Frontiers of Entrepreneurship Research 1994

Frontiers of Entrepreneurship Research


Abstracts from the 1994 Edition


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    PARTNERING IN ESTABLISHING NEW VENTURES: THE EXPERIENCE IN HUNGARY

    Marjorie A. Lyles, Indiana University

    Indiana University School of Business
    801 West Michigan Street
    Indianapolis, Indiana 46202-5151

    Phone
    (317) 274-2558

    Fax
    (317) 274-3312

    Nancy M. Carter
    Marquette University

    Inga Baird
    Ball State University

    Purpose Statement:
    Choices of new ventures in emerging economies are complex. For example, entrepreneurs must attempt to gain access to resources, choose a founding strategy, and create a vision for the future that is reflected in plans and intentions. Judicious choices are crucial since new firms in such situations must succeed quickly, often with little support from financial institutions. One way risks associated with the start-up of the venture may be reduced is to take on partners. Partners may provide access to capital, to deep management capabilities, to customers, and to distribution channels. This may be especially critical for new ventures in emerging economies, such Hungary where the U.S. government has encouraged partnership in economic development programs.

    The objective of this research project was to examine whether partnerships are used to create new ventures in Hungary, and the extent to which U.S. principals are involved. We developed a typology of partnership arrangements, and examined the extent to which the various types of partnerships are associated with expected advantages such as access to resources critical for new venture success; founding strategies that guide the first several years of business operations; and the ability to implement the strategies.

    Methodology
    Data from 69 small firms identified through their membership in Hungarian Association for Entrepreneurs (VOSZ) or through their listing in the Yellow pages were collected via structured face-to-face interviews with owner/managers in Hungary. Both "upstream" (earlier stages of the production) and downstream (later stages of production like retail) firms were represented in the sample. Information about partnerships, access to resources, initial founding strategies, and implementation processes were acquired. Factor analyses, correlation analysis and analysis of variance were performed to test hypotheses.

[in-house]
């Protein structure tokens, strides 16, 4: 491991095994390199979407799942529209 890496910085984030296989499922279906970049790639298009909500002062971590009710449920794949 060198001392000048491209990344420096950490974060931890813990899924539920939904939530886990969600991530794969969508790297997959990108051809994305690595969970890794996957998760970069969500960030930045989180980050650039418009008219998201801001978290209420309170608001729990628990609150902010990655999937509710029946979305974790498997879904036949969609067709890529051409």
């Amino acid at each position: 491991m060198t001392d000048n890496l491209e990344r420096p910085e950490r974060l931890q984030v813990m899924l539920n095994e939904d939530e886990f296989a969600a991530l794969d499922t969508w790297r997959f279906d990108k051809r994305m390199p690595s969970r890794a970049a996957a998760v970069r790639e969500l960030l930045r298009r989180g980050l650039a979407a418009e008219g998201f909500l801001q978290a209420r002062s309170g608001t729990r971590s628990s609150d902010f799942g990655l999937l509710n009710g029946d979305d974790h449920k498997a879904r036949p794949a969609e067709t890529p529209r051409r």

Findings:
    The new ventures were divided into three groups based on their partnership characteristics. Nineteen were classified as sole proprietorships (no partners listed), 33 of the ventures had U.S. and Hungarian partners, and 16 of the ventures were regional partnerships between Hungarians, or Hungarians and other Eastern bloc principals.

    One-way analyses of variance revealed that access to infrastructure resources differed across the partnership categories. Firms comprised of regional partners perceived their access to infrastructure resources to be significantly more difficult than Hungarian sole proprietorships or ventures with U.S. and Hungarian partners. Differences were also found between the founding strategies of the partnership groups. Sole proprietorships were significantly more likely to pursue a low price strategy whereas, new ventures with a regional start-up team were more likely to utilize a premium price strategy. The manner in which founding strategy was implemented across the partnership categories differed significantly. Firms started by regional partners were significantly more likely to emphasize internal activities than sole proprietorships. None of the three partnership categories differed in their external focus. Post hoc analyses revealed no industry interactions.

    Implications:
    Partnering as a mechanism to facilitate founding and growth appears to be a prevalent element of new business development in Hungary. Of the firms who participated in this study, only 28% were sole proprietorships. Contrary to expectations, partnerships with U.S. firms do not appear to provide the expected advantages to Hungarian partners. Hungarian-U.S. partnerships do not indicate that they have greater access to financial or other resources, that they have a well thought out strategy, or that they are clear about their implementation process.

    The results have both applied and theoretical implications. From an applied perspective, findings from this study have the potential for informing public policy decisions in both Hungary and the U.S. By documenting the presence and structure of partnership arrangements among new ventures in Hungary and the advantages these partnerships offer, we provide a bench-mark that can be used in future decision-making. By comparing the partnership arrangements we identified, with the growth and survival rates of those firms over time, resources can be targeted to facilitate new firm development in the emerging economy

    From a theoretical perspective, results from the study inform the development of a theory of new venture creation in an emerging economy. Dimensions which require further investigation include the extent to which team members have known each other before founding the enterprise, to what extent goals have been clearly articulated, the nature of the partners' hands-on management contribution to the endeavor and the extent to which cross-culture issues become important in managing the venture, and the extent to which the various partnership arrangements affect performance outcomes. The present effort is a step toward this research agenda.


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    Last updated November 22, 1996 by Cheryl Ann Lopez